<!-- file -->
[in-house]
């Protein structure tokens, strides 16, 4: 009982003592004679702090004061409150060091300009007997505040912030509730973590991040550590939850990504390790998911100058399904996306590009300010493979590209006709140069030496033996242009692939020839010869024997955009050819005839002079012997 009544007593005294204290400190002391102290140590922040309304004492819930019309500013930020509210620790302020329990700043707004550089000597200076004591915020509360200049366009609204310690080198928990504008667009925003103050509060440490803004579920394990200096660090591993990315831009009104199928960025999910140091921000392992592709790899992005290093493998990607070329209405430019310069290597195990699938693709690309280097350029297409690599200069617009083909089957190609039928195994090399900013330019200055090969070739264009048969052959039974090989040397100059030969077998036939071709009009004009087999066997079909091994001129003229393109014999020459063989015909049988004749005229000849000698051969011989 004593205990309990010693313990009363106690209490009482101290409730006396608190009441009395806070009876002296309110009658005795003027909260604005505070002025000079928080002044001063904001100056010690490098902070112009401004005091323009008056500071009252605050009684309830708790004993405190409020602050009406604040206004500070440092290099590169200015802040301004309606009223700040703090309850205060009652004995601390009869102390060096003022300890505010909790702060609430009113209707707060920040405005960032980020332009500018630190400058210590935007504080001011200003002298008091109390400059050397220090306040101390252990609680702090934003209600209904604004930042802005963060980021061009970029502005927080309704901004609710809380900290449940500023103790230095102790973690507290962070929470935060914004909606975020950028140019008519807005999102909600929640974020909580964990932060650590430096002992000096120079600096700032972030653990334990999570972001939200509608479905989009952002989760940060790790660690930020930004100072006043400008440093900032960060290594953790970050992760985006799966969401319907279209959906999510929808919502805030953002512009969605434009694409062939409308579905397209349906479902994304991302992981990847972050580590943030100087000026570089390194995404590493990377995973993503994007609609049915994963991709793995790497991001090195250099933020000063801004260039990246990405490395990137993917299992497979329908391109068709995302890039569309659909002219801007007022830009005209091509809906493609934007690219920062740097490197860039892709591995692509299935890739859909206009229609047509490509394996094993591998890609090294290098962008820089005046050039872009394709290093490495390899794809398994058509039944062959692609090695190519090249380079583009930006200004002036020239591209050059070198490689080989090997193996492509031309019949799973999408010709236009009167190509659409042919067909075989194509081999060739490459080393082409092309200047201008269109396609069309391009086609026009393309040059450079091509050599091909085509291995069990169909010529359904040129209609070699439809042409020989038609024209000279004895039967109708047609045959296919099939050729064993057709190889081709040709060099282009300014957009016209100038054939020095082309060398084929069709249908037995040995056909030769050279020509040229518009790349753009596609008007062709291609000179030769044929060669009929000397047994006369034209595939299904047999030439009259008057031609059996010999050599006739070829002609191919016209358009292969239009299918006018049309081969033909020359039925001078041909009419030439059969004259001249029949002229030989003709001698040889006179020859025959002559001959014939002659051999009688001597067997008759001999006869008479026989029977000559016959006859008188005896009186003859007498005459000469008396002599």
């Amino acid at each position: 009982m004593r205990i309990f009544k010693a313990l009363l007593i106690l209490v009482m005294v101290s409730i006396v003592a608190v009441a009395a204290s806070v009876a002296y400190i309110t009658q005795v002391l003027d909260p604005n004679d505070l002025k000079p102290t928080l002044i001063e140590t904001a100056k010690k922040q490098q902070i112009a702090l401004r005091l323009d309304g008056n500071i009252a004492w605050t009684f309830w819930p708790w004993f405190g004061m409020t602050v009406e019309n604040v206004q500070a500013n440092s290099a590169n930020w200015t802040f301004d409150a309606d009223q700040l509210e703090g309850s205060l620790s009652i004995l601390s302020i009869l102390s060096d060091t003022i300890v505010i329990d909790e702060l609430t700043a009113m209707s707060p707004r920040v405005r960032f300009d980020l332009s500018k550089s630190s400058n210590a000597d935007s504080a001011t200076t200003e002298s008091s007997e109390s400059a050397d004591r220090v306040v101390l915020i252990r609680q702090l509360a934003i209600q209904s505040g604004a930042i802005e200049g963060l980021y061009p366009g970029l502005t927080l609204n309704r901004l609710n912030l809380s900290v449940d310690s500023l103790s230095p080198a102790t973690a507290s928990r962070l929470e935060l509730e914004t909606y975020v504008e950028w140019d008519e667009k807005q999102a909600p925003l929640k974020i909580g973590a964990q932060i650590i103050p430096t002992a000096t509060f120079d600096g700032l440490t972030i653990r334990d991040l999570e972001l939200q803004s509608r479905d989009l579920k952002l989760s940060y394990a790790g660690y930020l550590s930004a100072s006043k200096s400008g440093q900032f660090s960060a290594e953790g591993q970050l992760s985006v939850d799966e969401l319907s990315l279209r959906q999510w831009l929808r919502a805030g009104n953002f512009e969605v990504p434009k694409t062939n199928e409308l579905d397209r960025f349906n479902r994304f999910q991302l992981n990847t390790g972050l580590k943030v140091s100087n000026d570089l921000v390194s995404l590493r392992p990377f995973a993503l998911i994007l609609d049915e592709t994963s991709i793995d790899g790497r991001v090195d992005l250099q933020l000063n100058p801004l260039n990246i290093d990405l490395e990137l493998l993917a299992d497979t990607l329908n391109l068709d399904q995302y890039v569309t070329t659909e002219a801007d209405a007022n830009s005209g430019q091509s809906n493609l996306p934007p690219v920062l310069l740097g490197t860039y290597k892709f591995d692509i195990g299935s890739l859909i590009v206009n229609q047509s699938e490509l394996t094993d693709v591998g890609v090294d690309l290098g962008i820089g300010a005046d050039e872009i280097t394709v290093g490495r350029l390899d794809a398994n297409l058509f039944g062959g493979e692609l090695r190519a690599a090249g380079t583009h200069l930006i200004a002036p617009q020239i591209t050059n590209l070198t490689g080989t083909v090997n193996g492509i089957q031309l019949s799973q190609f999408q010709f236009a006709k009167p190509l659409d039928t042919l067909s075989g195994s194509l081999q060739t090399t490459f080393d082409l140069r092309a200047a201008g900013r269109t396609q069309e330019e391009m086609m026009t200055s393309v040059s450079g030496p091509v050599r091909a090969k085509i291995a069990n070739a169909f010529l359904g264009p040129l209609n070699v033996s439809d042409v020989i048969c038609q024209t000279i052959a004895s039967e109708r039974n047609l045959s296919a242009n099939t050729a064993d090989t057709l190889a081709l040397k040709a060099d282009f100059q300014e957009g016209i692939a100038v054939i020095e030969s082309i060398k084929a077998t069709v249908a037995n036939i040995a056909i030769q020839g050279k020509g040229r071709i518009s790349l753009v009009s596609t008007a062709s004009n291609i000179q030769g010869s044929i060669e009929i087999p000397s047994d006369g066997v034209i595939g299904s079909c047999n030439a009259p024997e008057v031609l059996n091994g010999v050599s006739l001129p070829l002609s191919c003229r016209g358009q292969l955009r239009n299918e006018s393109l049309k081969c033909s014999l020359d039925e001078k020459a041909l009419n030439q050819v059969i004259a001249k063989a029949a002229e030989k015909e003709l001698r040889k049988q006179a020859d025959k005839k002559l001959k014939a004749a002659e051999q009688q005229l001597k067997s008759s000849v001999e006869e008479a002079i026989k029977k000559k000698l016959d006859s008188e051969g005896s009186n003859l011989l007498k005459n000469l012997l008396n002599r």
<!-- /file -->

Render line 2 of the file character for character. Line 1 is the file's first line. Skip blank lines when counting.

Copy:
């Protein structure tokens, strides 16, 4: 009982003592004679702090004061409150060091300009007997505040912030509730973590991040550590939850990504390790998911100058399904996306590009300010493979590209006709140069030496033996242009692939020839010869024997955009050819005839002079012997 009544007593005294204290400190002391102290140590922040309304004492819930019309500013930020509210620790302020329990700043707004550089000597200076004591915020509360200049366009609204310690080198928990504008667009925003103050509060440490803004579920394990200096660090591993990315831009009104199928960025999910140091921000392992592709790899992005290093493998990607070329209405430019310069290597195990699938693709690309280097350029297409690599200069617009083909089957190609039928195994090399900013330019200055090969070739264009048969052959039974090989040397100059030969077998036939071709009009004009087999066997079909091994001129003229393109014999020459063989015909049988004749005229000849000698051969011989 004593205990309990010693313990009363106690209490009482101290409730006396608190009441009395806070009876002296309110009658005795003027909260604005505070002025000079928080002044001063904001100056010690490098902070112009401004005091323009008056500071009252605050009684309830708790004993405190409020602050009406604040206004500070440092290099590169200015802040301004309606009223700040703090309850205060009652004995601390009869102390060096003022300890505010909790702060609430009113209707707060920040405005960032980020332009500018630190400058210590935007504080001011200003002298008091109390400059050397220090306040101390252990609680702090934003209600209904604004930042802005963060980021061009970029502005927080309704901004609710809380900290449940500023103790230095102790973690507290962070929470935060914004909606975020950028140019008519807005999102909600929640974020909580964990932060650590430096002992000096120079600096700032972030653990334990999570972001939200509608479905989009952002989760940060790790660690930020930004100072006043400008440093900032960060290594953790970050992760985006799966969401319907279209959906999510929808919502805030953002512009969605434009694409062939409308579905397209349906479902994304991302992981990847972050580590943030100087000026570089390194995404590493990377995973993503994007609609049915994963991709793995790497991001090195250099933020000063801004260039990246990405490395990137993917299992497979329908391109068709995302890039569309659909002219801007007022830009005209091509809906493609934007690219920062740097490197860039892709591995692509299935890739859909206009229609047509490509394996094993591998890609090294290098962008820089005046050039872009394709290093490495390899794809398994058509039944062959692609090695190519090249380079583009930006200004002036020239591209050059070198490689080989090997193996492509031309019949799973999408010709236009009167190509659409042919067909075989194509081999060739490459080393082409092309200047201008269109396609069309391009086609026009393309040059450079091509050599091909085509291995069990169909010529359904040129209609070699439809042409020989038609024209000279004895039967109708047609045959296919099939050729064993057709190889081709040709060099282009300014957009016209100038054939020095082309060398084929069709249908037995040995056909030769050279020509040229518009790349753009596609008007062709291609000179030769044929060669009929000397047994006369034209595939299904047999030439009259008057031609059996010999050599006739070829002609191919016209358009292969239009299918006018049309081969033909020359039925001078041909009419030439059969004259001249029949002229030989003709001698040889006179020859025959002559001959014939002659051999009688001597067997008759001999006869008479026989029977000559016959006859008188005896009186003859007498005459000469008396002599």